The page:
Part 12 of Jesus and the Disinherited. In this he defines love as the "maintenance and furtherance of life at its highest level". He begins with a quote from Olive Schreiner. Love is not an ethic in the sense of being a "yard stick" for measuring oneself, but the inner intent of God in creation. He uses the life of Jesus as a model for love, especially for those with their "backs against the wall."
Thurman insists that love resists cooperating with anyone who is working against this maintenance and furtherance of life. He argues that nonviolence may actually be worse than violence, as people can adjust to physical violence, but resistance "shocks" a person by invading their inner life and cutting them off from support. Nonviolence is a technique for bringing about social change, but unless nonviolence becomes the inner self of a person then someone working for peace may be extremely violent in their interpersonal relationships. He argues that fear feeds those who work against life at its highest level, and gives an example of his and his sister's reaction to their mother's corporal punishment.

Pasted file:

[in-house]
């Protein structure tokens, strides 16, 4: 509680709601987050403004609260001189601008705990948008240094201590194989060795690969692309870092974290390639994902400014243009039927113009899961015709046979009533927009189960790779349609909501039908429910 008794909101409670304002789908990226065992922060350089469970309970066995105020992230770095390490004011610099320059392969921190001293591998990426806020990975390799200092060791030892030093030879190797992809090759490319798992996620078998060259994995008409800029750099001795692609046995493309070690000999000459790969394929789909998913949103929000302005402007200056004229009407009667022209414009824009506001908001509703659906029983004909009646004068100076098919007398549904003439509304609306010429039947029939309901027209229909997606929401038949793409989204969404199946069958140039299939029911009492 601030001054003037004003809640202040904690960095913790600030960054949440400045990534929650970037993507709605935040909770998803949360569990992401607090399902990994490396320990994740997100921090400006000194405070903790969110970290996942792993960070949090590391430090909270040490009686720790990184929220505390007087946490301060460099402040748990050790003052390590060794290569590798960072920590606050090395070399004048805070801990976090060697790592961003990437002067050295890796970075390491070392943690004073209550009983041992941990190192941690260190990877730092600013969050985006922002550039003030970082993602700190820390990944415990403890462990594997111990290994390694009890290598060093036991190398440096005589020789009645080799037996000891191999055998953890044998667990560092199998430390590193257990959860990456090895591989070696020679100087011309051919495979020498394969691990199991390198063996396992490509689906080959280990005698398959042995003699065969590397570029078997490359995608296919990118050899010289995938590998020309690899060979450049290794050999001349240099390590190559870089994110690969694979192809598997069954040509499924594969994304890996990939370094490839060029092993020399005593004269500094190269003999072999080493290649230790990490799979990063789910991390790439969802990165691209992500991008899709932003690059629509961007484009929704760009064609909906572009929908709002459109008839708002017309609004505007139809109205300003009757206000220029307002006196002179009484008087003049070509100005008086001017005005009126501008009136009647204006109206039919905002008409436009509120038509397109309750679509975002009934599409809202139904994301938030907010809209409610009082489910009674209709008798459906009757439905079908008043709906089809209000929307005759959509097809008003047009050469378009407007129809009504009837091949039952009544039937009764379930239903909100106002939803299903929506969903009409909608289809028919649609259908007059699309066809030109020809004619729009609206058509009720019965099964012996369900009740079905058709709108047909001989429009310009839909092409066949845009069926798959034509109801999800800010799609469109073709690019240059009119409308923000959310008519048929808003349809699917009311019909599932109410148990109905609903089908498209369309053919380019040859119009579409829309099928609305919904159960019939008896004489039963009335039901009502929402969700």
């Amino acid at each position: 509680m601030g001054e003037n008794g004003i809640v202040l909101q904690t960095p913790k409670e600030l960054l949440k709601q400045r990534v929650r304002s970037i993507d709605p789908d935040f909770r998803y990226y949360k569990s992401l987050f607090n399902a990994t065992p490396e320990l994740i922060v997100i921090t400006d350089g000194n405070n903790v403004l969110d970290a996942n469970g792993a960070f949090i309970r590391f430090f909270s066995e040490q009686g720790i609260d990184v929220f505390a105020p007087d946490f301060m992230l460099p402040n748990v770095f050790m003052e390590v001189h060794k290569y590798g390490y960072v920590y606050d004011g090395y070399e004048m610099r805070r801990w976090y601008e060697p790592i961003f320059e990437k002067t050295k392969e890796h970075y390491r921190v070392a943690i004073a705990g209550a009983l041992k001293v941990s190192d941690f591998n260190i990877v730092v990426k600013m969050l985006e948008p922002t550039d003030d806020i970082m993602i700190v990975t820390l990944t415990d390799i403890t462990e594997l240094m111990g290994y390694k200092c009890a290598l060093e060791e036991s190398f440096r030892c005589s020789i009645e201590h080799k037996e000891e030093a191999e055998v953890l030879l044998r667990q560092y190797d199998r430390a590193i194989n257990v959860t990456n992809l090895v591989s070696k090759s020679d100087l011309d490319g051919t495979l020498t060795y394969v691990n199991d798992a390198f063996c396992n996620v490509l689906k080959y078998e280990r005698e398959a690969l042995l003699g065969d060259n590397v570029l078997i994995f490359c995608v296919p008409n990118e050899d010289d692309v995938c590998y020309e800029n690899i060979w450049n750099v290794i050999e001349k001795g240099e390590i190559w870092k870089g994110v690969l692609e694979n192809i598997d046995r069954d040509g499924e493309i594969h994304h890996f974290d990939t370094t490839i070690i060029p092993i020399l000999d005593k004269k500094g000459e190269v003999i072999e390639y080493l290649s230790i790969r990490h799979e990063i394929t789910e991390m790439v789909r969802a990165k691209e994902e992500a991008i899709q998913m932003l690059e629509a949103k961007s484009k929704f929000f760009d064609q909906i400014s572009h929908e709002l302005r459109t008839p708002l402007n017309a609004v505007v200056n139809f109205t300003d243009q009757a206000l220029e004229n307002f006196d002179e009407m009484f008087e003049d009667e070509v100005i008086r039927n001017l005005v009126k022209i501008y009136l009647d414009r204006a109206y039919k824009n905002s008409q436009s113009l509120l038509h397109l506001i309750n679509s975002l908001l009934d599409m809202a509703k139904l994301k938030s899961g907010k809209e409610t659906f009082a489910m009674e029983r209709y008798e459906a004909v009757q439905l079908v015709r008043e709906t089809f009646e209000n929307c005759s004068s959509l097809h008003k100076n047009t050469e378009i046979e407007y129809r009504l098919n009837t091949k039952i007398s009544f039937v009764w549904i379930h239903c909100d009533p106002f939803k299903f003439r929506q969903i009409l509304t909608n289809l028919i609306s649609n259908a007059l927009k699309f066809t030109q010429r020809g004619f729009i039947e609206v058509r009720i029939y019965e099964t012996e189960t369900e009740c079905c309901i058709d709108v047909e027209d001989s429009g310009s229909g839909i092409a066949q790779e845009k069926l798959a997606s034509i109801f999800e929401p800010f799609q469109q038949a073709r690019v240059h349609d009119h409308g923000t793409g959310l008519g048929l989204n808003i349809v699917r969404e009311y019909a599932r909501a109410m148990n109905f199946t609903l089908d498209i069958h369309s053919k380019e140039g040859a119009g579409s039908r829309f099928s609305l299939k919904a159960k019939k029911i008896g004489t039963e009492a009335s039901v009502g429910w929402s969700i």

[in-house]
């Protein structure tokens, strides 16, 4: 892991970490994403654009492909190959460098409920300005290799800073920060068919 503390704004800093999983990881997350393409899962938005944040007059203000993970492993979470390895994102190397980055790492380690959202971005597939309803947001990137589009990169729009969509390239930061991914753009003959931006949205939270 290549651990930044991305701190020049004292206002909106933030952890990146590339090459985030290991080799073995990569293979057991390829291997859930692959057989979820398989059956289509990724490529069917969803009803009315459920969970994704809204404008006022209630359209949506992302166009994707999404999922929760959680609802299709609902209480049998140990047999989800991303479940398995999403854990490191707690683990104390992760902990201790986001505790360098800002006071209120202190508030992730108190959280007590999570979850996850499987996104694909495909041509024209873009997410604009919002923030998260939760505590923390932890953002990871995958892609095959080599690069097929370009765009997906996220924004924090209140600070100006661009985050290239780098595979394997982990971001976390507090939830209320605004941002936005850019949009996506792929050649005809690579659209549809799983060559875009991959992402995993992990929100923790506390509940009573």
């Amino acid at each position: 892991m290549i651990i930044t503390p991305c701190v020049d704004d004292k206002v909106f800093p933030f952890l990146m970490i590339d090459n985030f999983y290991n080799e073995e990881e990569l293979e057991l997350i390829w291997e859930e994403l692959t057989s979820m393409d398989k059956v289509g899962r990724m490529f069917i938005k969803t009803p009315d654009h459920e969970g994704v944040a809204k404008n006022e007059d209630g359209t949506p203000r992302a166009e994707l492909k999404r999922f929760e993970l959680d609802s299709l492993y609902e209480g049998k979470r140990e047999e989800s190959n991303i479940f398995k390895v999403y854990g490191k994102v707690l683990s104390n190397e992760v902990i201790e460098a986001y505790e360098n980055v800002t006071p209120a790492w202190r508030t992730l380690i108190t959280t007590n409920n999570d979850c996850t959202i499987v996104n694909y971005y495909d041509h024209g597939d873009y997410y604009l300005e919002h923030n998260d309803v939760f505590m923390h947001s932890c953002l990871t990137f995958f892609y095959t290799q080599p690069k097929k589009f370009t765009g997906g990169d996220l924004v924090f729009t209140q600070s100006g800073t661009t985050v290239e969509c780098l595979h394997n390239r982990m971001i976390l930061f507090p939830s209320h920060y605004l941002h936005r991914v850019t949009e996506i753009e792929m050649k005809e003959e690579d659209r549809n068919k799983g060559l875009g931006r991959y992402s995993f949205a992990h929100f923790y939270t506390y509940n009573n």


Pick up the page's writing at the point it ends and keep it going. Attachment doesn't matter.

Finally, he argues that love, and specifically the love of an enemy, is not an ethical act but a spiritual act, for God must come into our inner selves to bring about within us a desire to want to do this.
|Item: Jesus and the Disinherited, Part 11, May 3, 1959
|is continued in